Three countries — Ghana, Kenya, and Malawi — will be the first to receive batches of the vaccine, to determine whether it will live up to lab results on the ground. Trials in the three countries will start in 2018.
The vaccine will be administered to babies aged 5 to 17 months. It consists of four shots, with the first three administered within three months, and the fourth with a considerable delay of half a year. In Central Africa, where access to healthcare is limited, getting this fourth dose of the vaccine may pose a problem, but failure to take it will significantly decrease the vaccine's effectiveness, WHO representatives explained.
The GlaxoSmithKline vaccine, known as RTS,S or Mosquirix, has so far displayed limited effectiveness: only four out of 10 children vaccinated in lab testing were successfully protected from further infection. However, this is still the best we've got: before RTS,S, the only treatments for malaria were Pyrimethamine and Sulfadoxine chemicals, which basically poison the malaria bacteria, Plasmodium. But particular strains of Plasmodium in Asia and Central Africa are rapidly developing a resistance to the chemicals, which renders treatment ineffective.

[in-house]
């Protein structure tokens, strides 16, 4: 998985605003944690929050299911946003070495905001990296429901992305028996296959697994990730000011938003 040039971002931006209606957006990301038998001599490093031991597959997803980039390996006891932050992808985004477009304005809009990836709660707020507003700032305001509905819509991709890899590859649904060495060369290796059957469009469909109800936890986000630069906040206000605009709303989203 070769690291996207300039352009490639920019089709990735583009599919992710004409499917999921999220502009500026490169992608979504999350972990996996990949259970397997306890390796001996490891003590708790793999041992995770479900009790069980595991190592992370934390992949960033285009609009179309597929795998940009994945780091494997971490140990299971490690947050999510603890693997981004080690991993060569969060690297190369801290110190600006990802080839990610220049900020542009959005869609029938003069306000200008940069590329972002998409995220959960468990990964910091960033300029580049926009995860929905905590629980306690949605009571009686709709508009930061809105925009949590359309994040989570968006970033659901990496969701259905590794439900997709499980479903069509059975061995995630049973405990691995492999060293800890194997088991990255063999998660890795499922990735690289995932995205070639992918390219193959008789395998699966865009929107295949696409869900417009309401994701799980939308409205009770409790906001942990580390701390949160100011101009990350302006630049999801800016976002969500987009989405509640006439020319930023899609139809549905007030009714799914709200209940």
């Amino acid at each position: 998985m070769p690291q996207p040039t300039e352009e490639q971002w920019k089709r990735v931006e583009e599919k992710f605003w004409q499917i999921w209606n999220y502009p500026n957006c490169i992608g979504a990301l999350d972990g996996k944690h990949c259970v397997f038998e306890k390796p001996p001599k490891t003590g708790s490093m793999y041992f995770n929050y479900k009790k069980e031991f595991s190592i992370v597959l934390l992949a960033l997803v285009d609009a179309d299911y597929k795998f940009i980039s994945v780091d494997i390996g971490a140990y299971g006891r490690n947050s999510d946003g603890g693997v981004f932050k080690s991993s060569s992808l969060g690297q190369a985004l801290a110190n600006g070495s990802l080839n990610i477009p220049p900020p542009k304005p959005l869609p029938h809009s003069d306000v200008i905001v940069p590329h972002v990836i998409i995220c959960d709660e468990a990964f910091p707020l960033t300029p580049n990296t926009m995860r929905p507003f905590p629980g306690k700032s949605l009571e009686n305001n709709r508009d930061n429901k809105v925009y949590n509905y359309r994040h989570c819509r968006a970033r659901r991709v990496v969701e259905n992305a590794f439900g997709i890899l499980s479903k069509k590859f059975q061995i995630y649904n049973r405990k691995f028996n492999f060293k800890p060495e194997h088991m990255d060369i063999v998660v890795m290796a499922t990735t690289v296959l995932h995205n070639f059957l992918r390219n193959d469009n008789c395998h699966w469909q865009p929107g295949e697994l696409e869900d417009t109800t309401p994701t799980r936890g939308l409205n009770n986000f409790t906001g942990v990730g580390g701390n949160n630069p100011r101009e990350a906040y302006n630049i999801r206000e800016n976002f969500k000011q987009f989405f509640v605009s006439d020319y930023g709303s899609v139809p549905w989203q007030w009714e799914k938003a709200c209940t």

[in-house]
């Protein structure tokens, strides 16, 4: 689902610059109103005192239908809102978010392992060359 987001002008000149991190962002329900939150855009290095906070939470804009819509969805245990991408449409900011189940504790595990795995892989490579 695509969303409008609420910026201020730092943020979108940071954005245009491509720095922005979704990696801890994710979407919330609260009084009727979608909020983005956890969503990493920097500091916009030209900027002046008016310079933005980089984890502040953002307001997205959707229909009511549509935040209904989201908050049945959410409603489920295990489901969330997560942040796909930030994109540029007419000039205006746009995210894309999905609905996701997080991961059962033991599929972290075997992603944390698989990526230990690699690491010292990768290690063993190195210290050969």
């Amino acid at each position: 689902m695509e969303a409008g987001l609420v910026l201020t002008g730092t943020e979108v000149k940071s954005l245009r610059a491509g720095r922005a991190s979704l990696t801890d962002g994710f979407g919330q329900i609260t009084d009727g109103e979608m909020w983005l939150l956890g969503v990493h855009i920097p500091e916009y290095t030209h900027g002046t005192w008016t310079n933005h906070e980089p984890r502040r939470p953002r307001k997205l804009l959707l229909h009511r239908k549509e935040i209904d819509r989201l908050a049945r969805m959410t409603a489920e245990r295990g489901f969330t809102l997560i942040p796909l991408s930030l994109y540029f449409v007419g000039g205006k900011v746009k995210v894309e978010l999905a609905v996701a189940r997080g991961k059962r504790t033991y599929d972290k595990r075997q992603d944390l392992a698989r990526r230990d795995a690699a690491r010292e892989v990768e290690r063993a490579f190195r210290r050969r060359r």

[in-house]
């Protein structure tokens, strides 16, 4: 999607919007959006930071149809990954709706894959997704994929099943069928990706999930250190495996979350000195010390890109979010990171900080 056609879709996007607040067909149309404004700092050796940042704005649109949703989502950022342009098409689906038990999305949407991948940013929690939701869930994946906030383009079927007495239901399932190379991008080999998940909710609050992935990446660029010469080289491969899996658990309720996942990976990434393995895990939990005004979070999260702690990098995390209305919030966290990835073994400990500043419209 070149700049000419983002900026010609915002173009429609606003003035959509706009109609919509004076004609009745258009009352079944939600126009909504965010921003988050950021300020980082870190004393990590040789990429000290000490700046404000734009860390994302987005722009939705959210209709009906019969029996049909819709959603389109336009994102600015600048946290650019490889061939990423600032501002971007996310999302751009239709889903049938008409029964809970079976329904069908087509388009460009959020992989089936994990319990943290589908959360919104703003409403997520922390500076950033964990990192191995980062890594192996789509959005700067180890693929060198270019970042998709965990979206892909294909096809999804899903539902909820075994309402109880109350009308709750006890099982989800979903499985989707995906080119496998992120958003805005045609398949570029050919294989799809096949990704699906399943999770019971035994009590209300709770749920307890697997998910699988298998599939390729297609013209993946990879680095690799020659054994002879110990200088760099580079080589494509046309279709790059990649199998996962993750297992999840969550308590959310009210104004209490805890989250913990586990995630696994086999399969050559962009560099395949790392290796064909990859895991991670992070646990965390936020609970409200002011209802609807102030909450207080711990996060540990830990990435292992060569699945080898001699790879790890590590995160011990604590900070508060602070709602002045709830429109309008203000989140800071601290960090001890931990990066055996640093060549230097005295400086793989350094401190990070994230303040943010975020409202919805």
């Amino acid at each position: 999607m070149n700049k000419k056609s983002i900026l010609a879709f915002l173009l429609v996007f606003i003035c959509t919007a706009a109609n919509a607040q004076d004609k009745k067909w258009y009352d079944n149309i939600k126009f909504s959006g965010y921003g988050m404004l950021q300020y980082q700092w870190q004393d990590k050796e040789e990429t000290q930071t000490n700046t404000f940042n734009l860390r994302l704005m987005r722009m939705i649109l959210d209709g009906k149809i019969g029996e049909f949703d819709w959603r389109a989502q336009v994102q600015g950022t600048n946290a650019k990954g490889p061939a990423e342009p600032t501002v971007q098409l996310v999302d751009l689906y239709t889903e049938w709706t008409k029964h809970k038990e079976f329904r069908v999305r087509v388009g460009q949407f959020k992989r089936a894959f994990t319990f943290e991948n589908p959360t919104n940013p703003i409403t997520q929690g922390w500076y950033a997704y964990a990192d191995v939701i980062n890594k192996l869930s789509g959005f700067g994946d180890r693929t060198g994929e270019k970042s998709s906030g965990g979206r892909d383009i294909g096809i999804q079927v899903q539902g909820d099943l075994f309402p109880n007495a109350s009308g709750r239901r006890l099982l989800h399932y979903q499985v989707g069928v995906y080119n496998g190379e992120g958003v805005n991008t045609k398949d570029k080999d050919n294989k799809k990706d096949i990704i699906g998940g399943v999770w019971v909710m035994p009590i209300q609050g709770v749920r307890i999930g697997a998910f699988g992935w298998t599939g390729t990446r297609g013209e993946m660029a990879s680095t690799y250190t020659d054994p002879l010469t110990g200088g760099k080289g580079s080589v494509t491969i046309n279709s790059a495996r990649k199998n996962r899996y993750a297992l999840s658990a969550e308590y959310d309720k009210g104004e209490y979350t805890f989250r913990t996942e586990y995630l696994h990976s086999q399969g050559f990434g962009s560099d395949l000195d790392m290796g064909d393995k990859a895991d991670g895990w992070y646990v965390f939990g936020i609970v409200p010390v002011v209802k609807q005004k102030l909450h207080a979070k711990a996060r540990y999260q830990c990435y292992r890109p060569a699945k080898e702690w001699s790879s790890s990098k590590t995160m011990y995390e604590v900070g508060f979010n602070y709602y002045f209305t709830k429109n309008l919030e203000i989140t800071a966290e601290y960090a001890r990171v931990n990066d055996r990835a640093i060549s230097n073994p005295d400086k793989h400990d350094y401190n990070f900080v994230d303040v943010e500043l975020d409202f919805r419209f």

The other way to fight malaria is using insecticides to repel Plasmodium-infected mosquitoes, but these chemicals are expensive and hard to obtain in Africa; mosquitos are also reported to be developing resistance to them as well.
In 2013, 198 million people were reported to be infected with malaria. That same year, 584,000 died from the disease. In the last 15 years, however, there has been a 47-percent drop in mortality and a 30-percent drop in infection rate.